Many college graduates can't qualify for a mortgage because of their DTI ratios.
Chicago, IL (PRWEB) June 18, 2014
The Federal Savings Bank, a Midwest-based veteran lender, finds that many potential first-time home buyers who are college graduates are not able to afford a home due to large amounts of student debt, a trend that the U.S. Consumer Financial Protection Bureau says is holding housing recovery back.
On June 4th, HousingWire reported that the bureau found that the decline in household formations is mostly due to a drop in the number of home buyers aged 18 to 34. Rohit Chopra, assistant director at the CFPB, testified about the issue before the United States Senate Committee on the Budget, noting that the high debt-to-income ratios of these consumers will keep many from a new home purchase for some time.
Many college graduates can't qualify for a mortgage because of their DTI ratios. This challenge presents further strain for some potential home buyers who are stable in all other aspects of their finances.
Students should know that there are many options for those with high student debt to lower their payments, including income-based plans. Yet many are unaware these options exist. Chopra told the Post that the CFPB has a number of education materials for borrowers looking into one of these repayment options.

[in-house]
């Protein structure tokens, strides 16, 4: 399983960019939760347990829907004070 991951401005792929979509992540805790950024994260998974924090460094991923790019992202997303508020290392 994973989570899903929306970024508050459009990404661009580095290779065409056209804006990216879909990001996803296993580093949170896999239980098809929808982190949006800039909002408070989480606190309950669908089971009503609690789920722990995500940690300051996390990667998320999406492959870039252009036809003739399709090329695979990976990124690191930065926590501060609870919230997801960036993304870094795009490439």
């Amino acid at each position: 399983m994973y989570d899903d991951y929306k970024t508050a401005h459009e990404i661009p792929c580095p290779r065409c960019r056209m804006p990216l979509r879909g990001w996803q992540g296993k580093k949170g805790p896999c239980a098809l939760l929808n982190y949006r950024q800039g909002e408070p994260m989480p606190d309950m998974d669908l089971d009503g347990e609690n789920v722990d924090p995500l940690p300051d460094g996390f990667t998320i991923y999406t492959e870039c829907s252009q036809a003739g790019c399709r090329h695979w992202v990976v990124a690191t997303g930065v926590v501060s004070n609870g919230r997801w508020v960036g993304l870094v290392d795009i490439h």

For post-student applicants, The Federal Savings Bank goes the extra mile to be as educational as possible and lenient as loan standards allow. The lender knows younger applicants may be confused over many parts of the application process; consider The Federal Savings Bank as a mentor and competitive provider of home loan rates.
Contact the Federal Savings Bank, a veteran-owned bank, for information about first-time home buyer programs that can help you get the low cost mortgage you need.